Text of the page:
Teen pregnancy

A harsh reality of the world we live in today is that one million U.S. girls between 10 and 18 years old become pregnant every year. In Arizona last year, we had 7,100 girls get pregnant. Abstinence-only education is not only disempowering but also failing our girls. They need interactive, empowering education about their bodies and pregnancy. There is something deeper going on here. Teen pregnancy isn’t just about sex, it’s often about girls feeling accepted, validated and fulfilling their self-esteem. We often are taught by a young age to seek boys’ attention, and now social media attention, to feel good about ourselves. This goes against the very concept of “just saying no.” The “external validation game” has a bigger payoff , has been part of our messaging most of our lives and is at the heart of disempowered women everywhere. Disempowered girls often become disempowered women. I was one of them until I learned this skill. As long as girls base their self-esteem on vanity, like validation from boys and popularity on social media, they will never truly know their true worth and greatness. Self-esteem cannot be medicated, nor filled by external elements. Self-esteem, whether it’s low or high, drives our decisions, our education, our relationships, our success, our income, our dreams and our jobs, so it’s crucial to intentionally teach self-esteem skills to girls. If we did this well, my bet is we would see 40 to 60 percent less teen pregnancies.   

Drug and alcohol epidemic

Perhaps most closely linked with peer pressure is the temptation to try drugs and alcohol. This is an inevitable part of most young girls’ social experiences. A clear focus on education, safety, values and honesty as opposed to staunch forbiddance tends to yield more positive and lasting results. This comes back to teaching girls courage and self-esteem skills so they are equipped to battle ongoing temptations. We have found that the “external validation games” become less important when girls truly know their worth and they have big dreams. Our jobs as adults is to keep our girls’ eyes on their dreams, love them deeply and help them build their courage.

Cellphones and electronics

Overuse of cell phones and electronics could be one of the most pressing issues young girls face on this list. Cellphone overuse leads to lack of sleep and weakened attention spans, which adolescent teens can’t afford to be losing. It is also pulling apart the parent-child connection quicker than usual. Children depend on the emotional connection to their parents, but with six to eight hours of screen time a day that might not be happening. Our social and emotional intelligence doesn’t come from screen time it comes from face time with people we love. Raising our social and emotional intelligence is crucial to succeed and lower suicide. Suicide experts are saying that phone addictions are at the heart of soaring suicide rates. If your child doesn’t have a phone, try to prolong it. Keep in mind, some kids might set up social media channels on their friends’ phones and use fake names to hide from you on social media. If your child has a phone, one of the healthiest rules you can integrate is no phones at night. All phones should be charged in the parent’s room at night.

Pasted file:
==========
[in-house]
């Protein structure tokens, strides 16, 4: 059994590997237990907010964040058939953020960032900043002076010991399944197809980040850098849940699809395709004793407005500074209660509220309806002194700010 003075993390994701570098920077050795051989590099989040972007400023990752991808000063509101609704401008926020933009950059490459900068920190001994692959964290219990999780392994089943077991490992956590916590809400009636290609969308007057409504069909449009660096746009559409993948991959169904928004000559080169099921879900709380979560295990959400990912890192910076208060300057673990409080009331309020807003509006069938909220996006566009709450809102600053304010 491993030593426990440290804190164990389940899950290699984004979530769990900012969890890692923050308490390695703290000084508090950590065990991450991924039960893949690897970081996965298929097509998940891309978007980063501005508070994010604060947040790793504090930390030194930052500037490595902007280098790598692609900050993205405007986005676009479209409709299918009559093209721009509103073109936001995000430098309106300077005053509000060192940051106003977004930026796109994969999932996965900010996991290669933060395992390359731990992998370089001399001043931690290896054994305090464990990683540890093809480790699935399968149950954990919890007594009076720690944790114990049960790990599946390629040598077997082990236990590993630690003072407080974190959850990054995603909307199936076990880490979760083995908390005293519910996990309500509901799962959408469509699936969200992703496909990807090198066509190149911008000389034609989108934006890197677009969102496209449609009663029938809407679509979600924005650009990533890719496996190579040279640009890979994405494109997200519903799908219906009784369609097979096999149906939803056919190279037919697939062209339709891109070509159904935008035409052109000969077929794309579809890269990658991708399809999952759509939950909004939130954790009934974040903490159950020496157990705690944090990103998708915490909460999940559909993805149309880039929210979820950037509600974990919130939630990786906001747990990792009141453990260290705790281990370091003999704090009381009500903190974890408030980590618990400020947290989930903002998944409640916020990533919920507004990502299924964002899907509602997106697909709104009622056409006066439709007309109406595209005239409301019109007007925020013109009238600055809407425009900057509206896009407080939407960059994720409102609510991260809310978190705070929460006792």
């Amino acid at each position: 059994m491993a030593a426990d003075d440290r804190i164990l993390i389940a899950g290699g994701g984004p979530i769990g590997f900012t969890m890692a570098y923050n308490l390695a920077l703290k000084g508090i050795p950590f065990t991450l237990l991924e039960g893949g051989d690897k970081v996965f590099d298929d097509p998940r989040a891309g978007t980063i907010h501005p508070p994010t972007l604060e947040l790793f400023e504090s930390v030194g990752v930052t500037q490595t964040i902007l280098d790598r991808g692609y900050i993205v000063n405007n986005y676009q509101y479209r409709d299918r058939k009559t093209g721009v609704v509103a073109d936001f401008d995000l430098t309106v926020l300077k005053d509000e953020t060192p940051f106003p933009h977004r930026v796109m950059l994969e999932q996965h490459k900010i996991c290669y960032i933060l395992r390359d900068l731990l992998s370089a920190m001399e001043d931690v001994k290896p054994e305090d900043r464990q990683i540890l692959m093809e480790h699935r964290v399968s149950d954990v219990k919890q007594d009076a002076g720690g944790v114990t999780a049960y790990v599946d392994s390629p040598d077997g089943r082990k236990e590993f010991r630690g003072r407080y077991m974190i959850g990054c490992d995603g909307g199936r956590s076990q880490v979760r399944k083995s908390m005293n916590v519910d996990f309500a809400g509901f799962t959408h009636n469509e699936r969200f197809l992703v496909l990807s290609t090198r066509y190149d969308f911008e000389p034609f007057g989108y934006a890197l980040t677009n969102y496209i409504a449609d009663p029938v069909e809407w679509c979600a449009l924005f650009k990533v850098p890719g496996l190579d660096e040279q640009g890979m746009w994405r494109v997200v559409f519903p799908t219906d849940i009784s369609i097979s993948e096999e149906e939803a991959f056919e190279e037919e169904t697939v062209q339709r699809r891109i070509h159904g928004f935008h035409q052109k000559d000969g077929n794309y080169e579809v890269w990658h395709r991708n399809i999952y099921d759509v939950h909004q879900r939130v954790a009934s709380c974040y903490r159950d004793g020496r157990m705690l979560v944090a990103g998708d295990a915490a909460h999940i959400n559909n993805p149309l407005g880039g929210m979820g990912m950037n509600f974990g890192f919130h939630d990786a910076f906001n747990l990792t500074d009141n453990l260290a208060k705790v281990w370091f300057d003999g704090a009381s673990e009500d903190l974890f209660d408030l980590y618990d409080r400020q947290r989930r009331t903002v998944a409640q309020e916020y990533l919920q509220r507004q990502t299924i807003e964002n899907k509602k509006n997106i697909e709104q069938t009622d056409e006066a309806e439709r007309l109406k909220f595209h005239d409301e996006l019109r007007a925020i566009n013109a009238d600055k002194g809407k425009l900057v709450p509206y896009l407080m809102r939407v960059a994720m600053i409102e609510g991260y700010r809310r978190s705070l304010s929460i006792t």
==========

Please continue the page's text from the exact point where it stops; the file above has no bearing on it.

Remember this, “kids go where there is excitement, but they come back to where they are loved.” Love your child deeply and be that courageous parent who asks hard questions.


Dena Patton is the co-founder of The Girls Rule Foundation, a local 501c3 nonprofit that offers empowerment, education and leadership programs to girls ages 12 to 18. She is also a full-time life and business coach and best-selling author.